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    • Member Info
      • Native Language:
      • Dutch
      • Home Country:
      • Netherlands
      • Current Location:
      • Netherlands

    • Join Date: Oct 2016
    • Posts: 4
    #1

    To do with like

    Hey guys, I'm Dutch, but I'm reading a book in English and it has the following sentence: "You don't love me like I do you." Is it correct or should it be: "You don't love me like I love you"? It's probably correct, but a bit informal, right? Is it part of everyday speech though? Thanks!

  1. emsr2d2's Avatar
    • Member Info
      • Native Language:
      • British English
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      • UK
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    #2

    Re: To do with like

    Welcome to the forum.

    The original is absolutely fine. It's neither formal nor informal to my ears.
    Remember - if you don't use correct capitalisation, punctuation and spacing, anything you write will be incorrect.

    • Member Info
      • Native Language:
      • American English
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      • United States
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      • United States

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    #3

    Re: To do with like

    You can use to do as an all-purpose replacement verb in that construction.
    I am not a teacher.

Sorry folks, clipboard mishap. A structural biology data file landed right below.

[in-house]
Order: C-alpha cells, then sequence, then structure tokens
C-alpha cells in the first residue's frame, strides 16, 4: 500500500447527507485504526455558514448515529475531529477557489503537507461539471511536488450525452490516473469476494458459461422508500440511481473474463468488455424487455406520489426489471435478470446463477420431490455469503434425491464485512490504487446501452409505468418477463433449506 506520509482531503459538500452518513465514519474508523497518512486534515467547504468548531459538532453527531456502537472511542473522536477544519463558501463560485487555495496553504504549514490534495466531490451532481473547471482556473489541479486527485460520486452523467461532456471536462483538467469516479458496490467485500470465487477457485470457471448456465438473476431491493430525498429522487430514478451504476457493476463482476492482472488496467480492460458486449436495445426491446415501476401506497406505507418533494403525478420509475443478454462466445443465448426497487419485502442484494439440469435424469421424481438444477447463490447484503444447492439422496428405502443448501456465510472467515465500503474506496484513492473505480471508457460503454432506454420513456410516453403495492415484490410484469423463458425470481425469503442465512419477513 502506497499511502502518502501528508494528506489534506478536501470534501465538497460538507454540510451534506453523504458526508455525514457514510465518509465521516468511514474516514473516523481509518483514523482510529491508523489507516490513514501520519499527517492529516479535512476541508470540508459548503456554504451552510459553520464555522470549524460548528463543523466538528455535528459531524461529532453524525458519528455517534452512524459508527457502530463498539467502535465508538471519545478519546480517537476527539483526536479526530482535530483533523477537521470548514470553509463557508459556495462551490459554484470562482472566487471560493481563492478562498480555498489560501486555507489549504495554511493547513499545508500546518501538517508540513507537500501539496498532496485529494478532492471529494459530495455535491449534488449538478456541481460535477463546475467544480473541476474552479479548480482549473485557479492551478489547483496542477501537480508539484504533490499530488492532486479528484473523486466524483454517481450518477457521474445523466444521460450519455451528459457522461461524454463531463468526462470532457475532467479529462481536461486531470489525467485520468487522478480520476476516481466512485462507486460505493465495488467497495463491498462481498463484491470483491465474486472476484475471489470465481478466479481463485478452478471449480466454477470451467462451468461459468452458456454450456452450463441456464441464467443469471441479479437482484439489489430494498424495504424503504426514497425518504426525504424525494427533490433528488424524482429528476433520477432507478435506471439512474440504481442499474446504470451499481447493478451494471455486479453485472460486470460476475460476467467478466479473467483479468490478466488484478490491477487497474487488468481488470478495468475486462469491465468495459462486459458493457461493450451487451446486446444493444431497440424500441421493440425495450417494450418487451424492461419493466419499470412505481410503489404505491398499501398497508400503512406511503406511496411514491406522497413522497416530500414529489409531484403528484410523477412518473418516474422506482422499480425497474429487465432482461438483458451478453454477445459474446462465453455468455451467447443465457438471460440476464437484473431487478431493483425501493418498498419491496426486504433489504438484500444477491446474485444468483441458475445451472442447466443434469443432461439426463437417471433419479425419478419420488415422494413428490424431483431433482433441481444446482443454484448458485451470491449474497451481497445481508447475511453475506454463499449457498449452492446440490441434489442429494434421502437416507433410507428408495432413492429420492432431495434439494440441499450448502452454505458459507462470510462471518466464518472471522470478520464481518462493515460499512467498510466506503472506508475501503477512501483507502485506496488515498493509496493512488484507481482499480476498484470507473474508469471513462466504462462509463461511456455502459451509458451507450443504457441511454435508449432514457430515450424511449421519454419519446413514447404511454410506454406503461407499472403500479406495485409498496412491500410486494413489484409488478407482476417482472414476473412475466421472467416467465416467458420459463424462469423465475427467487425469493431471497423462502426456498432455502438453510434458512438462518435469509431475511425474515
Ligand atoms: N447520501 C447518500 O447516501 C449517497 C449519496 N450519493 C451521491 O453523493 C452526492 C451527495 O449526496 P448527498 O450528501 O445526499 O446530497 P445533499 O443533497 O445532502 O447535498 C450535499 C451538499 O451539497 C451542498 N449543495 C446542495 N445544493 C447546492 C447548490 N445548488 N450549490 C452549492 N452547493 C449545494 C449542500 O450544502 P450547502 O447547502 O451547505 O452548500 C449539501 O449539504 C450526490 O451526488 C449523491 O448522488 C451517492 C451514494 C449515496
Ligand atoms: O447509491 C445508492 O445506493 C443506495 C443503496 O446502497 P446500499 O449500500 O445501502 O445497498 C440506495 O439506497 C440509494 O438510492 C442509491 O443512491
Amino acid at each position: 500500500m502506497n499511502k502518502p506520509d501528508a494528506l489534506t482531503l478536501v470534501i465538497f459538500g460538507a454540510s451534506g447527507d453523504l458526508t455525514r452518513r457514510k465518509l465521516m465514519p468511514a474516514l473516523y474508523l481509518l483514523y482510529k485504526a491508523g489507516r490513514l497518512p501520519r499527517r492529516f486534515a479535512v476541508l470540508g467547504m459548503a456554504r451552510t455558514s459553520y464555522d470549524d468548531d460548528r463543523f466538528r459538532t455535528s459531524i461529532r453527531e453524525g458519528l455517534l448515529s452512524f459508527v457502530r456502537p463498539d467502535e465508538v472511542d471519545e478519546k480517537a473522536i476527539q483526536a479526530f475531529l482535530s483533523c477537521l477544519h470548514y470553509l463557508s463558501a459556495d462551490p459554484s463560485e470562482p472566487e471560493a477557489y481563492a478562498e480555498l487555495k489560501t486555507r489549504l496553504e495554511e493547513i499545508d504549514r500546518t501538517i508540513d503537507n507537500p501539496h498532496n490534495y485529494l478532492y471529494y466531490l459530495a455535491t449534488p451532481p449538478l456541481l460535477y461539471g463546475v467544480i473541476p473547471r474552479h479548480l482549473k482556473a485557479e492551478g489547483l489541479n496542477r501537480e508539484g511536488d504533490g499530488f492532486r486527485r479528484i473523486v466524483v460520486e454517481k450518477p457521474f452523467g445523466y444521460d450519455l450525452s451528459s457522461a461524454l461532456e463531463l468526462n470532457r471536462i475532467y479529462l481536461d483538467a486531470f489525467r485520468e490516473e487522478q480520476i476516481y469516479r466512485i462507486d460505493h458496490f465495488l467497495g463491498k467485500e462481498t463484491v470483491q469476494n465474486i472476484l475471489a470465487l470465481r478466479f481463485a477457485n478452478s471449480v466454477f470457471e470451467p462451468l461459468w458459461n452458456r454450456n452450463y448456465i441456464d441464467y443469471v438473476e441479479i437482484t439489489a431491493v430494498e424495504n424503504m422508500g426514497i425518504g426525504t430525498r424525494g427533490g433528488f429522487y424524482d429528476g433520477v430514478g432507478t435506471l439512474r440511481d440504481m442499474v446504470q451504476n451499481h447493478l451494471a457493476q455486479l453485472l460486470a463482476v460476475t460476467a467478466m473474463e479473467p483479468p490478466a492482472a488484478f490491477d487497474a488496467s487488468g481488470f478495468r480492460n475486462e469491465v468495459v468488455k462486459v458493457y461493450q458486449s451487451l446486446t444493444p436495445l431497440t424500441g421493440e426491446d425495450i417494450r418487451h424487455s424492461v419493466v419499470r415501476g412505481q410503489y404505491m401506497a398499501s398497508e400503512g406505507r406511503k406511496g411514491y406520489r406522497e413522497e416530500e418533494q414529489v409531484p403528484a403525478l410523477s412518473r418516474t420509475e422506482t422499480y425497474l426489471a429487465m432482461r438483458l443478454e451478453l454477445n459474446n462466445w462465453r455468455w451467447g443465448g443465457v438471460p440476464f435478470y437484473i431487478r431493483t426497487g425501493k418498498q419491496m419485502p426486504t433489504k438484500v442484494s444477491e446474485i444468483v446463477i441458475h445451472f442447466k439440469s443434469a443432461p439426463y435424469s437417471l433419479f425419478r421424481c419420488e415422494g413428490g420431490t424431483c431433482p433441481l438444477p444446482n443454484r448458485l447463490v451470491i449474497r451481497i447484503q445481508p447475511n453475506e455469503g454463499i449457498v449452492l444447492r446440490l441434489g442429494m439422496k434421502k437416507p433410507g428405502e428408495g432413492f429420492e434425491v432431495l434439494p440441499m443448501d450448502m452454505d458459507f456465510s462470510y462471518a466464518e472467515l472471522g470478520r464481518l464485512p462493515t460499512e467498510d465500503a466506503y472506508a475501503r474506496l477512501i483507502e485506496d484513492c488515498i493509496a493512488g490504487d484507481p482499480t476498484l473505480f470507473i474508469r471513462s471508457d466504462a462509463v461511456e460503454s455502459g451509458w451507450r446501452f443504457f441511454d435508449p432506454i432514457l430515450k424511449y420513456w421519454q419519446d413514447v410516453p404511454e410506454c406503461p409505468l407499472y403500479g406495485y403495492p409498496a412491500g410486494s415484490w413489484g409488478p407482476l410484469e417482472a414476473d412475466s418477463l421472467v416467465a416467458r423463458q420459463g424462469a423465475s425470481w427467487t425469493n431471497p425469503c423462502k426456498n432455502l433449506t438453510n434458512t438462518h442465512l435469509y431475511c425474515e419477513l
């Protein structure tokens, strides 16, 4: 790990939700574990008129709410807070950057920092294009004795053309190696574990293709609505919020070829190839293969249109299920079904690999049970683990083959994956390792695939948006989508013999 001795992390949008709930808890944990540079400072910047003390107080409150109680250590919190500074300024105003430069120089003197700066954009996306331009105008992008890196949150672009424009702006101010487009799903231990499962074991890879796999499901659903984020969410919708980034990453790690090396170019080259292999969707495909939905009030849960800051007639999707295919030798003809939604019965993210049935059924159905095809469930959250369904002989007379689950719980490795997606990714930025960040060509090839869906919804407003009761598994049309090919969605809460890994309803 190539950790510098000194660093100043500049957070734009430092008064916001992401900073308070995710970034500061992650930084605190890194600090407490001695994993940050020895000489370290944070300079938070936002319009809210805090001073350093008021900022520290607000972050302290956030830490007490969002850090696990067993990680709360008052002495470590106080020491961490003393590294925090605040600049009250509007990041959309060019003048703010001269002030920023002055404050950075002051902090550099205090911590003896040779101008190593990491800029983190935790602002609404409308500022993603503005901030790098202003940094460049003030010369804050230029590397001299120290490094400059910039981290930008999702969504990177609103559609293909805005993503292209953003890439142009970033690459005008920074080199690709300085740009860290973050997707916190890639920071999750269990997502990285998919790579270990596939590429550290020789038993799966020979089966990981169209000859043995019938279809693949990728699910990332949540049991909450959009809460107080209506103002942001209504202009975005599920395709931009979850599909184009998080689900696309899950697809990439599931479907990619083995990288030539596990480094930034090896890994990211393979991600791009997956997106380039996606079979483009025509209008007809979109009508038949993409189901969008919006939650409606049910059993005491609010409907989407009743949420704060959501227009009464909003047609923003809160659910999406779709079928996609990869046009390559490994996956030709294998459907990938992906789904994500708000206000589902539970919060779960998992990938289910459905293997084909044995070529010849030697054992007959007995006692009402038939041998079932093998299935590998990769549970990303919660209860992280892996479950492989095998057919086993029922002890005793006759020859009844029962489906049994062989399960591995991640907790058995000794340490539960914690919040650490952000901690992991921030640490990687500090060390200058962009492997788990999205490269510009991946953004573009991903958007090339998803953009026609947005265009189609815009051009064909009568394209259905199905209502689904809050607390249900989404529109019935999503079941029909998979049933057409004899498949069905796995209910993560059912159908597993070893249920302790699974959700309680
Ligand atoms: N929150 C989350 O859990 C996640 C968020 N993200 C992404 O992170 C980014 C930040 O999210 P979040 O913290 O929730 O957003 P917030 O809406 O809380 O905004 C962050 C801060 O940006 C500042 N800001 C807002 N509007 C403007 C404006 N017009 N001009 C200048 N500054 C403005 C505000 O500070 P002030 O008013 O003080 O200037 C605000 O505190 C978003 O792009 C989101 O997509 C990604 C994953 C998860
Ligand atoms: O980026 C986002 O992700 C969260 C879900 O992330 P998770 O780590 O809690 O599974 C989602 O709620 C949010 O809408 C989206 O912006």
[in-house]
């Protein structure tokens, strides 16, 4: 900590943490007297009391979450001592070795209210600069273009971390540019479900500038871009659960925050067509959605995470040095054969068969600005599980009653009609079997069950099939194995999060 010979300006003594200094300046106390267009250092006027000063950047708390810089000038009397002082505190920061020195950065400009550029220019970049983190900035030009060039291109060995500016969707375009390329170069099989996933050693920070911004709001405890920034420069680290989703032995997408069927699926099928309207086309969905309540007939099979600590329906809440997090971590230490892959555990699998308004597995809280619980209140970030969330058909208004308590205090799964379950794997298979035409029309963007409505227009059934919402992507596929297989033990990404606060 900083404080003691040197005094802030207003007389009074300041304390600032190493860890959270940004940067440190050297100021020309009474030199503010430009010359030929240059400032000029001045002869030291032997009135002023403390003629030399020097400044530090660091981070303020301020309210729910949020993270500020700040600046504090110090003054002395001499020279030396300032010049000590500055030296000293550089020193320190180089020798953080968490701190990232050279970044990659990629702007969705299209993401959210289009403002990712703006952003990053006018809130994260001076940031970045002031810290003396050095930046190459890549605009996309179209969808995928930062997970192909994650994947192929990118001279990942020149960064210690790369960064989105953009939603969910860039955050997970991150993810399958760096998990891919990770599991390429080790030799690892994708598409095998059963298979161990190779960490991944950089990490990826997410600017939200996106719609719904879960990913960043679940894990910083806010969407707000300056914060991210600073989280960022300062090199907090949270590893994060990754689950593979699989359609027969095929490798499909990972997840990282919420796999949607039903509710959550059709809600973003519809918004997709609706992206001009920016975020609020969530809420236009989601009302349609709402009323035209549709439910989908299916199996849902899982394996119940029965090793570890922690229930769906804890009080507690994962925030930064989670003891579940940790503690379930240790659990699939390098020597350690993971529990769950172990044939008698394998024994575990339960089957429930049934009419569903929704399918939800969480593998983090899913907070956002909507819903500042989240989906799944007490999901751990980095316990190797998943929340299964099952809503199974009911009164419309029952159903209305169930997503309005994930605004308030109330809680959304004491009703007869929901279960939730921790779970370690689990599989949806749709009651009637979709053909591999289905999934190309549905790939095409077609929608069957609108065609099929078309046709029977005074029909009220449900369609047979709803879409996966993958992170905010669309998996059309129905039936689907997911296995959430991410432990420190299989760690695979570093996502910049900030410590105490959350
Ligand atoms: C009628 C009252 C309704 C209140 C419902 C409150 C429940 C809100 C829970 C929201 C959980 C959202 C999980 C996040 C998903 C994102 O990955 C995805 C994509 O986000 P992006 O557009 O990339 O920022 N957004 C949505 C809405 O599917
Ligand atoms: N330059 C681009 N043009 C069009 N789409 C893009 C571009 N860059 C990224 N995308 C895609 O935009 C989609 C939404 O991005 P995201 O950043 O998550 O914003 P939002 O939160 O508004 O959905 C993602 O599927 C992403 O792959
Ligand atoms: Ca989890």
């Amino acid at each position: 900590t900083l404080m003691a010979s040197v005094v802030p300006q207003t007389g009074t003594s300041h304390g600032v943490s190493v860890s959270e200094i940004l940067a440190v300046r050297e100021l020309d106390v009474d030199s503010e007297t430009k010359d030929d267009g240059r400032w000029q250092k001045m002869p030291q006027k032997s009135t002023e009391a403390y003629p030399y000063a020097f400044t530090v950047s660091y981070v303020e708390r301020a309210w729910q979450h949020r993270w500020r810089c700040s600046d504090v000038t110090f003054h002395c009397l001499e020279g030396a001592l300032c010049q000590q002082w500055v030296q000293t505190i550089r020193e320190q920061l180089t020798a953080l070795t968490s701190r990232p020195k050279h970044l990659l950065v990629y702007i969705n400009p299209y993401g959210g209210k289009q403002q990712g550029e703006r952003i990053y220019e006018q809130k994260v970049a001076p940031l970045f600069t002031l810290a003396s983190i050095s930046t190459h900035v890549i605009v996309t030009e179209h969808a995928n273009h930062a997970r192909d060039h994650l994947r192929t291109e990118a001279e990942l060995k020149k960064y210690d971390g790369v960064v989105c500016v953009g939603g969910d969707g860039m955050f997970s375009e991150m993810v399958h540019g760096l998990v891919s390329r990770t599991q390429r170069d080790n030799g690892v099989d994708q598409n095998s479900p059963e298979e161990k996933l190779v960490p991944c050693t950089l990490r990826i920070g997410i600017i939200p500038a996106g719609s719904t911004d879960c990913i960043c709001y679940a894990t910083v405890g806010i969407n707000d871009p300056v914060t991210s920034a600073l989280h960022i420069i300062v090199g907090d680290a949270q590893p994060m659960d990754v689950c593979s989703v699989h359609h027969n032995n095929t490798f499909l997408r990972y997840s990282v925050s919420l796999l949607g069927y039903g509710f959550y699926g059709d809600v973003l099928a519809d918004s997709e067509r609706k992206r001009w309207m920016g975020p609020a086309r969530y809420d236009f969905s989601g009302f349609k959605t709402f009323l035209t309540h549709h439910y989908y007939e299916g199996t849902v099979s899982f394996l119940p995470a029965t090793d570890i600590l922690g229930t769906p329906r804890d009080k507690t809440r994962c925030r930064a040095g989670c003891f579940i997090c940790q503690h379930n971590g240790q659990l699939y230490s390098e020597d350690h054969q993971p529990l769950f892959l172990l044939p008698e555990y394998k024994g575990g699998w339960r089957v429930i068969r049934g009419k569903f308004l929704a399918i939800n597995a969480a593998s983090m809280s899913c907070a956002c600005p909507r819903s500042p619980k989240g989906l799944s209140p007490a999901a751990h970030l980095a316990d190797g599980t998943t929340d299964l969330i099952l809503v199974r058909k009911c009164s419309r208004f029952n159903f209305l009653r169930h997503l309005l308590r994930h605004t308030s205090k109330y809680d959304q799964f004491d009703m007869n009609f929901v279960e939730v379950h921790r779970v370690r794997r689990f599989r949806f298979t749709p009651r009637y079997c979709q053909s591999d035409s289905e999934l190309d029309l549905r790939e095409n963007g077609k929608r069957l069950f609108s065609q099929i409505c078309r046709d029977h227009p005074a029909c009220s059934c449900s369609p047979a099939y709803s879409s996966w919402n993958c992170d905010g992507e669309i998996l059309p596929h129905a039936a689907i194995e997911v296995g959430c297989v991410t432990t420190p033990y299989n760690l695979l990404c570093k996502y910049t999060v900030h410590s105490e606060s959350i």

• Member Info
      • Native Language:
      • English
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      • England
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      • England

    • Join Date: Jun 2010
    • Posts: 23,963
    #4

    Re: To do with like

    Unfortunately, 'I do you' has a different meaning which will cause sniggering and smirking among adolescents and immature adults.

    • 33 (transitive) SLANG (of a male) to have sexual intercourse with
    (Collins)

  2. Raymott's Avatar
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      • Australia
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    #5

    Re: To do with like

    I think it's safe in the context. "She doesn't love me like I do her" might be a little more complicated.

    • Member Info
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    #6

    Re: To do with like

    NOT A TEACHER

    Just a gentle reminder to my fellow learners: those of us who like the rules of traditional grammar would prefer "You don't love me as I love you" -- especially in writing.

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